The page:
Senate continues to consider Medicare payment legislation
by Government Relations Staff
June 18, 2008 — Thanks to APA Practice Organization (APAPO) advocacy, a provision to restore Medicare funding of psychological services was included in the Senate Finance Committee's Medicare bill that came up for a vote last week. However, on June 12 the Baucus-Snowe Medicare bill (S.3101) fell five votes short of the number necessary for consideration on the Senate floor. Negotiations among Senate leaders for both parties began yesterday toward a compromise package.
The APAPO also succeeded in having a similar provision to restore Medicare payments included in the Children's Health and Medicare Protection (CHAMP) Act that passed the House last August.
"Over the past year, our strong grassroots efforts have succeeded in getting the restoration of Medicare funding for psychological services passed by the House and into the Senate Finance Committee's bill," said Marilyn Richmond, JD, assistant executive director of government relations for the APAPO. "As negotiators return to the table and face pressures to narrow the measure due to budget limitations, we'll continue to press this priority stance for psychology."
Members can visit the Legislative Action Center to send a letter urging their senators to support inclusion of Section 138 in the final Medicare bill.
While firm plans for how Senate Finance Committee leaders will proceed have not been determined, the APAPO will continue to advocate for passage of a final Medicare bill that:
Restores five percent to funding for psychotherapy and related services cut in 2007 as a result of the Centers for Medicare and Medicaid Service's (CMS) five-year review.
Every five years, CMS looks at certain codes and determines whether they are overvalued or undervalued. The decision was made to boost payment for "evaluation and management" (E/M) codes starting January 1, 2007. Budget neutrality requirements forced a reduction in all other codes. This payment cut hit psychologists the hardest because of their ineligibility for E/M reimbursement and the way in which Medicare calculates the value of psychological services.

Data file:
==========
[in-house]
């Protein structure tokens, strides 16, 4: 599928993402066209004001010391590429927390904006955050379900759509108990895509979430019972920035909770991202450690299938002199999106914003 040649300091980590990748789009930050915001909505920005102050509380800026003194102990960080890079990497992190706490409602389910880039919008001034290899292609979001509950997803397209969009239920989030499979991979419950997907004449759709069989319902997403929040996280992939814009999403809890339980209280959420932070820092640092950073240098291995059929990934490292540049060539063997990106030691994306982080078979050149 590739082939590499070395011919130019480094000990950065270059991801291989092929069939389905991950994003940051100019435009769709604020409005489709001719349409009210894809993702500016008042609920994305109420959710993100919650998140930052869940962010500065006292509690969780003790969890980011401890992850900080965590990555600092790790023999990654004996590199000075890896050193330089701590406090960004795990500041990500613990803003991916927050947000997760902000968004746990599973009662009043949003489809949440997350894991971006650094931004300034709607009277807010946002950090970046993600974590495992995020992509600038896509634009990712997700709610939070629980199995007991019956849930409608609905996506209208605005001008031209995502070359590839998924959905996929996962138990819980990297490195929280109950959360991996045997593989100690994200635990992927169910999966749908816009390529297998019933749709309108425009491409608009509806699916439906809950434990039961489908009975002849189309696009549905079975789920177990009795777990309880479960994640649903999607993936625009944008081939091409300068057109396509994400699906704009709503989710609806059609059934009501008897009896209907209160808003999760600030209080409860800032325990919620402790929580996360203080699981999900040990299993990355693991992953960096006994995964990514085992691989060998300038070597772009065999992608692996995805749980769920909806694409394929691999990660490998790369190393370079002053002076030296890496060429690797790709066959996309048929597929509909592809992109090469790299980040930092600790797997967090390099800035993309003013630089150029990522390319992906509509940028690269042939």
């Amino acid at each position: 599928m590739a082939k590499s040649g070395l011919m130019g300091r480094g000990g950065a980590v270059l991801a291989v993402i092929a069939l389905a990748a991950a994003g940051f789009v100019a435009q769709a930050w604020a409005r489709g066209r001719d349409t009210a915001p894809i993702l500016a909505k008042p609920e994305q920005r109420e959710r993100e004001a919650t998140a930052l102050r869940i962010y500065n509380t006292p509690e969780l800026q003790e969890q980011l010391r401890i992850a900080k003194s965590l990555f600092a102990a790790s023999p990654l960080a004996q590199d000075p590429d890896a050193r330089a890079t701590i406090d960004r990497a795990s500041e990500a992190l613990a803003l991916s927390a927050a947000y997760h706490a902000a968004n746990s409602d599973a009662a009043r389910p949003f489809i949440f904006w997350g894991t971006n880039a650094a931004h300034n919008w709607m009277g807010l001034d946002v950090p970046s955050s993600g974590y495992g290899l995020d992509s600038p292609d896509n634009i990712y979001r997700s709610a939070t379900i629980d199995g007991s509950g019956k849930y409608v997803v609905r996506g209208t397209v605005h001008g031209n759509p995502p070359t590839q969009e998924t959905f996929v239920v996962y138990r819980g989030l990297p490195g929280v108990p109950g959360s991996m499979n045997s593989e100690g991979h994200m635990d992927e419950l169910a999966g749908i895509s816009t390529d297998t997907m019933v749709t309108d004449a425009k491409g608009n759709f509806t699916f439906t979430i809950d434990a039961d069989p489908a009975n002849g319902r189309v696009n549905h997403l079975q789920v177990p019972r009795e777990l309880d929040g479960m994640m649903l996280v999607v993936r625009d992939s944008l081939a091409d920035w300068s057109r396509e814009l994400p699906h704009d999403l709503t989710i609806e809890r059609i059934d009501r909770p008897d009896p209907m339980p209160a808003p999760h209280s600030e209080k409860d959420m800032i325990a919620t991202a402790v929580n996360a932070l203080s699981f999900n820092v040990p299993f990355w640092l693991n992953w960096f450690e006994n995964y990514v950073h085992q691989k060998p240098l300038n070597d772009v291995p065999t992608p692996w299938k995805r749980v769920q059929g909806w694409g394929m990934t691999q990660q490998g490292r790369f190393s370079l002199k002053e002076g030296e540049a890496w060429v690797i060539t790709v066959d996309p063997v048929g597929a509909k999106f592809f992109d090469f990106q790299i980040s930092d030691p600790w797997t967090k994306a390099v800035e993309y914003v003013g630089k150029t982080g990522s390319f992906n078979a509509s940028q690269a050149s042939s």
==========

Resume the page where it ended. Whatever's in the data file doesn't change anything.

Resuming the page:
Includes Medicare coinsurance parity.
Currently, Medicare beneficiaries are responsible for 50 percent of the bill for mental health services, but only 20 percent for other services. Under the coinsurance parity provision in the Senate bill, by 2014 mental health services would enjoy the same 80-20 percent split. This gradual change would help alleviate the financial shortfall suffered by many practitioners who are unable to collect the coinsurance from the beneficiary. The House, with strong support from the APAPO, last year passed legislation that includes immediate 80-20 percent parity for Medicare coinsurance.
Halts the 10.6 percent Sustainable Growth Rate (SGR) cut.
The SGR is a formula that determines each year if Medicare reimbursements will increase or decrease from the year before. For the last six years, the reimbursement rate has dropped, and every year Congress takes action to stop the cut from taking effect. In December 2007, Congress delayed implementation of the cut from taking effect for six months. That six-month delay ends on July 1; the Baucus-Snowe bill was the Senate's effort to further postpone the cut and implement a 1.1 percent update for 2009.
Please Note: While the Senate is working against a deadline, the possibility exists that a new law will not be in place before the six-month delay ends. Even if a bill is passed by Congress and signed into law before July 1, there may still be at least a temporary disruption in payment for health care providers, as Medicare contractors typically need at least two weeks to adjust their computer systems to reflect payment changes.
Because the contractors' systems are now set to apply this 10.6 percent cut to the conversion factor starting on July 1, claims filed on or soon after that date are expected to be paid at lower rates even if a new law simultaneously takes effect.
Psychologists intending to submit claims in July should carefully review any information from their regional contractor or CMS concerning how such claims will be handled. If CMS indicates the payment cut will be applied for only a limited time, psychologists may want to delay filing their claims until the transition period is over. If Congress halts the cut, claims paid at the reduced rate during the transition period will be paid in full by the contractor at a later date.
If you have further questions, contact government relations staff for the APAPO by sending an e-mail to the Government Relations Department or calling 202-336-5889.